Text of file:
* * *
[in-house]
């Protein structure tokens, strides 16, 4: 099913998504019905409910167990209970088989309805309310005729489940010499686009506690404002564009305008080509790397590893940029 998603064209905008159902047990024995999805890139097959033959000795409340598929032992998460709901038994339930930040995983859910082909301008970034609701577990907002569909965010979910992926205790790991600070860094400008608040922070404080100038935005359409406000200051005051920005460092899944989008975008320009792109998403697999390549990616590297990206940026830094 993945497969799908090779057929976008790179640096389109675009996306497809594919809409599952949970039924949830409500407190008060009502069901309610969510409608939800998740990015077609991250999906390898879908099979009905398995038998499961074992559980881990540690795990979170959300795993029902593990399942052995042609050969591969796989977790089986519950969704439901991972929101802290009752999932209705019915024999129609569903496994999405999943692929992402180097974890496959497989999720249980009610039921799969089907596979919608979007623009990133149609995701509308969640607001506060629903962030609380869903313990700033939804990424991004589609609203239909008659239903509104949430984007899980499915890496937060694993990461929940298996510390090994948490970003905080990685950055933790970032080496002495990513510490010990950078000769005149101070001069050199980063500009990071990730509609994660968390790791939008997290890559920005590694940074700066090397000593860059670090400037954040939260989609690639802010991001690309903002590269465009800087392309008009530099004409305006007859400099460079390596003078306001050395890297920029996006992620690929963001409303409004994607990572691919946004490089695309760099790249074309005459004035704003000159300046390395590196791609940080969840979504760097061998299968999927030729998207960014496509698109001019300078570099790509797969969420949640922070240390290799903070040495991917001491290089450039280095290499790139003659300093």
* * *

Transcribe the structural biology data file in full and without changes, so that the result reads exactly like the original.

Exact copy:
[in-house]
């Protein structure tokens, strides 16, 4: 099913998504019905409910167990209970088989309805309310005729489940010499686009506690404002564009305008080509790397590893940029 998603064209905008159902047990024995999805890139097959033959000795409340598929032992998460709901038994339930930040995983859910082909301008970034609701577990907002569909965010979910992926205790790991600070860094400008608040922070404080100038935005359409406000200051005051920005460092899944989008975008320009792109998403697999390549990616590297990206940026830094 993945497969799908090779057929976008790179640096389109675009996306497809594919809409599952949970039924949830409500407190008060009502069901309610969510409608939800998740990015077609991250999906390898879908099979009905398995038998499961074992559980881990540690795990979170959300795993029902593990399942052995042609050969591969796989977790089986519950969704439901991972929101802290009752999932209705019915024999129609569903496994999405999943692929992402180097974890496959497989999720249980009610039921799969089907596979919608979007623009990133149609995701509308969640607001506060629903962030609380869903313990700033939804990424991004589609609203239909008659239903509104949430984007899980499915890496937060694993990461929940298996510390090994948490970003905080990685950055933790970032080496002495990513510490010990950078000769005149101070001069050199980063500009990071990730509609994660968390790791939008997290890559920005590694940074700066090397000593860059670090400037954040939260989609690639802010991001690309903002590269465009800087392309008009530099004409305006007859400099460079390596003078306001050395890297920029996006992620690929963001409303409004994607990572691919946004490089695309760099790249074309005459004035704003000159300046390395590196791609940080969840979504760097061998299968999927030729998207960014496509698109001019300078570099790509797969969420949640922070240390290799903070040495991917001491290089450039280095290499790139003659300093």